Sometimes living in another country is really great, like when I get to eat delicious foods and see fun things and not have to face reality or responsibilities.
**DO NOT TELL MY FATHER ABOUT THIS PHOTO. I DO NOT NEED THE LECTURE ABOUT MOTORCYCLE SAFETY OR LACK THEREOF.
Sometimes it’s not so great, like when I start to realize that not being able to read signs and menus is really annoying. Or when I can’t figure out why my pre-paid phone credit has expired, even though I only bought it a week ago.
Or especially when I come home from a week and a half away to find that the electricity has been shut off.
Obviously, my electricity could have been shut off back home, as well, but it never was. Why? Because I knew what the electricity bills looked like and I always always always paid them on time. I was a VRP (Very Responsible Person).
I had a flight from Chiang Mai to Bangkok at 5:40 in the evening on Friday night. I was so excited to come home to my own bed, my own bathroom, all of my clothes and internet and food and couch and–it was going to be awesome!
*Shut it, people!
So, I get my bags, catch the airport train home (and the airport train station at Rajaprarop is another rant altogether), and trudge home with everything because I can’t catch a cab, but it’s okay because I will be home in a few minutes and I will take a shower and get some food and sit on my ass all night and it is going to be awesome, in bold.
I got my mail out of the mailbox and was disappointed because it was all junk mail. Isn’t that the worst? You come home from a long trip and all you have is junk mail. What a bummer.
*Actually, I’m exaggerating for literary effect, because I did have a package at the front desk from my lovely and amazing friend, Jess. Thanks, Jess!
I opened my front door and thought everything was fine at first, and then I noticed that, um, it seemed the electricity wasn’t working. I checked the fridge and it was warm. Really warm. And lights weren’t coming on. Yeah the electricity was definitely off. Um?
Hopefully, I thought maybe all of the units’ electricity wasn’t working. I peeked over the balcony and realized, nope, it was just me. At this point, I started to panic. I mean, the people in my condo building don’t speak much, if any English, and I don’t speak much, if any, Thai. I had no idea who actually supplies electricity to the people of Bangkok, as I’d just assumed it was some kind of magical wizardry, and I was pretty sure I was going to be electricity-less for the rest of my life.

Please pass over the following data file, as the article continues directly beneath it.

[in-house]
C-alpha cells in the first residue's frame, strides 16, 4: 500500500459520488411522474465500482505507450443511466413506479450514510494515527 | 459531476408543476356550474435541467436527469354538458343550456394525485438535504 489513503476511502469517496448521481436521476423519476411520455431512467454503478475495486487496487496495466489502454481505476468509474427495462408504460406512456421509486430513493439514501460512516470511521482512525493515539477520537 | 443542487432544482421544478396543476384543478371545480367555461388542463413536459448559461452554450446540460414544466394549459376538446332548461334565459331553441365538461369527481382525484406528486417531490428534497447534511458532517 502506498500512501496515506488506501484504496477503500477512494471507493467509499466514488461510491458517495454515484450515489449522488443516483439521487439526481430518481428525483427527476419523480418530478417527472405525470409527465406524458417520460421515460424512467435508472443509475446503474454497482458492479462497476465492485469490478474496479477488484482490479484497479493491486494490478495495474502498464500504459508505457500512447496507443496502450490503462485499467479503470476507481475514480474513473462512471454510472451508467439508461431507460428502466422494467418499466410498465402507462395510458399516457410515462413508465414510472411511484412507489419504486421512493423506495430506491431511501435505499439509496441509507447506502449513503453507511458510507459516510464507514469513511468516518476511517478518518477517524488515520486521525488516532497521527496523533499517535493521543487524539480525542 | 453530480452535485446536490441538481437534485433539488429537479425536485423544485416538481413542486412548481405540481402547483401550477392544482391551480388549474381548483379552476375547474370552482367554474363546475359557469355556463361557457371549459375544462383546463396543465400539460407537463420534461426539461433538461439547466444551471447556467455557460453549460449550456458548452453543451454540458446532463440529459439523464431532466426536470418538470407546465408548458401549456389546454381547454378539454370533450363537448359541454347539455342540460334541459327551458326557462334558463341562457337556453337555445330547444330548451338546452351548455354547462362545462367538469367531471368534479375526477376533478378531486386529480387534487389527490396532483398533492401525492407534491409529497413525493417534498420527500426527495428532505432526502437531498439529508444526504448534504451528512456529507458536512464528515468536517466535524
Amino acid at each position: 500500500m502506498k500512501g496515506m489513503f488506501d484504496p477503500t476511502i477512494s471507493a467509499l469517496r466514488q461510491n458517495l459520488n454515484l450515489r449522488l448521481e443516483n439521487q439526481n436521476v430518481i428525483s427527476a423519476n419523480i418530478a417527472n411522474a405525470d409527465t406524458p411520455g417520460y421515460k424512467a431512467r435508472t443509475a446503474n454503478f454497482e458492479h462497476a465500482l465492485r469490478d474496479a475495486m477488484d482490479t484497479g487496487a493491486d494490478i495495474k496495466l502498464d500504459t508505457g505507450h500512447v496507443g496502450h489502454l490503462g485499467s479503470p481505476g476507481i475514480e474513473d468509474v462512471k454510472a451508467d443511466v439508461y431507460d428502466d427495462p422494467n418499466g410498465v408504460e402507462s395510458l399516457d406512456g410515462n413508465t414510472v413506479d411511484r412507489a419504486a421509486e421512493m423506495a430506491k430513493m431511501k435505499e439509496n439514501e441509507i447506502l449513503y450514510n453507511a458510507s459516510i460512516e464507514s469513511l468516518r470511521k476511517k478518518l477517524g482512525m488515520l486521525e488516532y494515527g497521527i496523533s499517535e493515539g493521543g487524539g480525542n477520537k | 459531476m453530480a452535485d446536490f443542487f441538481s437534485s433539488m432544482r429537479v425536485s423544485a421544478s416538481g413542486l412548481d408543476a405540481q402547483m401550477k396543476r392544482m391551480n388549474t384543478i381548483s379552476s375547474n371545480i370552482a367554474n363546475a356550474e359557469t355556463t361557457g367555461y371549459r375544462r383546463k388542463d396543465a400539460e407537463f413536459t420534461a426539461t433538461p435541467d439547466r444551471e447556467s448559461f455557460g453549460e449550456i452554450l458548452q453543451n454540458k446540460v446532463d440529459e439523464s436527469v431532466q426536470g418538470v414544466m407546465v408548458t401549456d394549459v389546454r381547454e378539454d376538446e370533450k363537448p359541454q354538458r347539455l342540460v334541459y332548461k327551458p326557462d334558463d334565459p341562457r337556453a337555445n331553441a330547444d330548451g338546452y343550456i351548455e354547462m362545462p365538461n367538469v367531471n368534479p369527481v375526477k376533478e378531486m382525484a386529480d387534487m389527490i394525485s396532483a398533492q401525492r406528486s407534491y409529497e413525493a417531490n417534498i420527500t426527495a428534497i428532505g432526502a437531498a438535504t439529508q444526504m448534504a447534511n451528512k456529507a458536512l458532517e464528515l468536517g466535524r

I am nothing if not dramatic.
After a bit of a freak out, I called Good Buddy Josh, who told me to go over to his apartment, right down the street from me, even though he and Brock weren’t there. I started to resentfully (not at Josh–at my stupid situation) and tearfully pack a backpack and then decided to go through my junk mail.
I started to toss out a couple of envelopes, but stopped. I looked at the logo in the corner of one of the envelopes. I looked a little closer. It sure looked like a building with electricity shooting out of it. I opened it, already knowing what it would be. It was definitely an electricity bill.
So, turns out what I thought was junk mail that I had been throwing out was actually my electricity bill. I had been wondering how I could live in a place for three months and not get a bill, but I figured I’d misunderstood something when I was signing the lease. More optimistically, I had been hoping that the landlord was actually paying the bill and letting me off easy.
I spent the night at Brock and Josh’s, then came back over in the morning to deal with the electricity business. I went to the agent in my building who had rented me the place back in August and explained what had happened.